I went on my first date of the new year last night. And I met him online. Sometimes that statement gets a surprised reaction from people, even some of my close friends. What are YOU doing on an online dating site Kadi?! Ummm, trying to get partnered up like you? This reaction is usually from friends who have been in relationships that began before the Internet took over our lives. Yes, I’m that old. When I was in college, I got my first email address. JUNIOR YEAR. These same friends wonder what happened to the old fashioned way of meeting guys. Like in a bar on a drunken night? Like walking down a city street? Well, this is what happened- I grew up, got a demanding career, moved to LA where I live in my car and spend the majority of my day in a hair salon with women, and men not interested in women, if you know what I mean. And then, after working 12 plus hours, working out, hanging out with friends, volunteering for charities, taking care of my pain in the ass dog (love you Alphie;)), I pass out at the end of the day. You do the math. To meet my Harry Belafonte, I was taking my search online.
At first I balked at the thought of meeting some random stranger online. It just felt so, EXPOSED. The pressure of having to fill out a profile that accurately represented me and had the perfect balance of confidence and self deprecating, approachable humor was overwhelming. Not to mention filling out some of these profiles are akin to taking the LSAT’s, writing a dissertation and college finals all rolled into one (I’m talking to you Eharmony). Though Match.com is apparently easier, and one of my dearest friends is getting married this May to an AMAZING man she met on Match, it’s always felt too much like a meat market to me. So my profile resides on OkCupid. So far, it’s been more misses than hits, but the process is fairly easy, and I can be as involved or indifferent as I feel like being, depending on what I feel like that week.
The biggest caveat of online dating? The lying that some men (and apparently women) do when filling out a profile. Usually it’s innocent enough, with an inch or two added to someone’s height, or posting the best picture ever taken of themselves, 10 YEARS AGO. But lately I’ve realized that more men, more than ever are lying about their age. They usually come clean about it sooner than later, and the number one reason I’m told is because they want to discourage women close to their age from contacting them! Seriously. One man that I met and dated on and off for 8 months has his age listed at 39, even though he hasn’t seen that decade in a long time, because, according to him, he doesn’t want to deal with “women of a certain age, i.e. HIS AGE, pressuring him about having children, a serious relationship, etc. He is adamant that the lie is necessary in the beginning because he just doesn’t feel like wading through all the old broads. Mind you, I was almost 10 years his junior, yet i was still too old. We’ve since become friends, because he would prefer to date a carefree minor, thank you very much. Madness, I tell you, madness.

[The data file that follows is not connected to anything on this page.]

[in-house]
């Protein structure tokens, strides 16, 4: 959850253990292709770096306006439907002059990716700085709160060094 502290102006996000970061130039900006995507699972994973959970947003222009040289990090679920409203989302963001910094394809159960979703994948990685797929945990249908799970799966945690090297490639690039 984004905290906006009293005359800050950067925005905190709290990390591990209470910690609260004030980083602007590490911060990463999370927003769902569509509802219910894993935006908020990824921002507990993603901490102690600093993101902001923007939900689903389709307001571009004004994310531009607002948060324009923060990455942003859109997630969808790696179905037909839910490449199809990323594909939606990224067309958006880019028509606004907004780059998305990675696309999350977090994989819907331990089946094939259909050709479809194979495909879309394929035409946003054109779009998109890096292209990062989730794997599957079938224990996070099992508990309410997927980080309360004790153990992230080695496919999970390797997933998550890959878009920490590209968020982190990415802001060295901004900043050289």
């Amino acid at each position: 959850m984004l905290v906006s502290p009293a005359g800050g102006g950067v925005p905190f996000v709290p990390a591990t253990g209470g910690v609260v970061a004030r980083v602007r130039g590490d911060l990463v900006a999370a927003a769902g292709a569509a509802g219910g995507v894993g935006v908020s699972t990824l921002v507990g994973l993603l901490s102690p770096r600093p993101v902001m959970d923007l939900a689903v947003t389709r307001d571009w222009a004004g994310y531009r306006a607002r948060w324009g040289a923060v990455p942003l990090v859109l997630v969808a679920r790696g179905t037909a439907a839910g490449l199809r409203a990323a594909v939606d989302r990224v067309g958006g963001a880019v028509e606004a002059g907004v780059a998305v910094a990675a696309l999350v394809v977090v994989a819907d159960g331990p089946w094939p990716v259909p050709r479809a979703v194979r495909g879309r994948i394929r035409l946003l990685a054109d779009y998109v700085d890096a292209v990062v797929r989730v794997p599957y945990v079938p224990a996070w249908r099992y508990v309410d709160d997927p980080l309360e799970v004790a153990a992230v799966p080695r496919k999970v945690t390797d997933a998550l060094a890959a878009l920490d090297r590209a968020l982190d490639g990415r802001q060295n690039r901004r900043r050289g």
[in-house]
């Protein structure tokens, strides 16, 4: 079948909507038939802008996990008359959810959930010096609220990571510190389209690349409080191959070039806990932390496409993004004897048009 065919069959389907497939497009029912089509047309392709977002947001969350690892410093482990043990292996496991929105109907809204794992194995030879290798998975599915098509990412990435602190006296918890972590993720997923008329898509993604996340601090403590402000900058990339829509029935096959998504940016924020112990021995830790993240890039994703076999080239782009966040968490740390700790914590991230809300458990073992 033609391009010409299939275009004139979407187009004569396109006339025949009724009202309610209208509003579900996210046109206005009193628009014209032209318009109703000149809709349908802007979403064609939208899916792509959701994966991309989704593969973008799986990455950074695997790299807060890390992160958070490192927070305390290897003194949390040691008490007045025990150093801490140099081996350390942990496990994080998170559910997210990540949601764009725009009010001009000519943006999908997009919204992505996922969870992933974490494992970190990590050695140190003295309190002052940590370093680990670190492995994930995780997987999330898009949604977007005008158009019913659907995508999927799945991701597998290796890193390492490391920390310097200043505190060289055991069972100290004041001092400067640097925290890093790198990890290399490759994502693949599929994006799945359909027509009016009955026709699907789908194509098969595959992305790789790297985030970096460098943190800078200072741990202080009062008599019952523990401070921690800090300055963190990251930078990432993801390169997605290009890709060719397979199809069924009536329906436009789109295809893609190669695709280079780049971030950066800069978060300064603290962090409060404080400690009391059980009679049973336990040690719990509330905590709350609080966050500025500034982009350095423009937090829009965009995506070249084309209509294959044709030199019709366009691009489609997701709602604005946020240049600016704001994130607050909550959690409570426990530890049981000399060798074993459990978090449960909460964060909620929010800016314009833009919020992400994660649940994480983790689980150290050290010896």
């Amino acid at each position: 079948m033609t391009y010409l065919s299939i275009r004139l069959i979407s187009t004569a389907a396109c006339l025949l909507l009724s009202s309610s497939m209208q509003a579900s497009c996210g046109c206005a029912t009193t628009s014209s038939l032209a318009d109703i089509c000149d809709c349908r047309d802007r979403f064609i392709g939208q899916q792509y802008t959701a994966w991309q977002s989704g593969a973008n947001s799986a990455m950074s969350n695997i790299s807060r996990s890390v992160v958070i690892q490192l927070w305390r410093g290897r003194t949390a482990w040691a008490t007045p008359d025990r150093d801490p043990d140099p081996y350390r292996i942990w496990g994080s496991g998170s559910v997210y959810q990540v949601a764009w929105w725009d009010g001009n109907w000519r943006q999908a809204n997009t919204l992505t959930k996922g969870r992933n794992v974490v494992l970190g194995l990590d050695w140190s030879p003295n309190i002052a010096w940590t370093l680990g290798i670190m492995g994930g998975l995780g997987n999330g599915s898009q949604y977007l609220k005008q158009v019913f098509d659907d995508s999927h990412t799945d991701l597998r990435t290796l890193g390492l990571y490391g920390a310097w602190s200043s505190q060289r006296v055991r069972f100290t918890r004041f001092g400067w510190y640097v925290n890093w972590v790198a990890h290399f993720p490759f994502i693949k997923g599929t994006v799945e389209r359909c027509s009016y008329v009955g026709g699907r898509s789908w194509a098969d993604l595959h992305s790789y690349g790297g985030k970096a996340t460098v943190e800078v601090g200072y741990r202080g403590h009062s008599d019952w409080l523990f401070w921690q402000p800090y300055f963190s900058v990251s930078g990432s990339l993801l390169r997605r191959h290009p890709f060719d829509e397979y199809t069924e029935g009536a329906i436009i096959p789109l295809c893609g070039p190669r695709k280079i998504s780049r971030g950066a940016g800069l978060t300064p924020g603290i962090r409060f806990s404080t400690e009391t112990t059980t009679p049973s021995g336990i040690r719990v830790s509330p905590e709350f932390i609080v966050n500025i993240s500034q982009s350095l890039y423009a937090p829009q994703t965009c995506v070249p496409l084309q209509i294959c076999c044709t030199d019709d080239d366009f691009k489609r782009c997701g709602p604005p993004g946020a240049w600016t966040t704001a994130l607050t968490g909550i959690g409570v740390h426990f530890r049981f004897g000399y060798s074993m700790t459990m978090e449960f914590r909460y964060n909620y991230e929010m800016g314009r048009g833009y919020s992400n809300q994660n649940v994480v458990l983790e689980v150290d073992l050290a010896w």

On the surface it would seem that I had nothing in common with the gentleman that I agreed to go out with last night. A white mathematician from Indiana who has never even been to NYC?! Hmmmm. He loves beer (just thinking about beer gives me flashbacks from high school of my friends doing keg stands-barf), he spent the first 28 years of his life in the same “fly-over” state, and he’s four years my junior. Yet, I went anyway, and we dug around long enough and found enough things to talk for almost 3 hours. There he was, telling me about one of his best friends who he loves that happens to be gay, and about his sister who has also flown the coop and left the mid west to live her dream and shares my birthday (so she’s obviously cool and interesting). I had to give the guy credit. He was nice, unassuming, and pretty comfortable in his own skin. Not bad qualities at all. Confidence and humility goes a long way, and this guy had both and made me want to stick around and not bolt for the door. It’s way too early to know if a lasting connection can be made, and there were a still a few things that gave me plenty of pause, but it certainly wasn’t a bad place to start. Maybe I’m not looking for a modern day Harry Belafonte after all?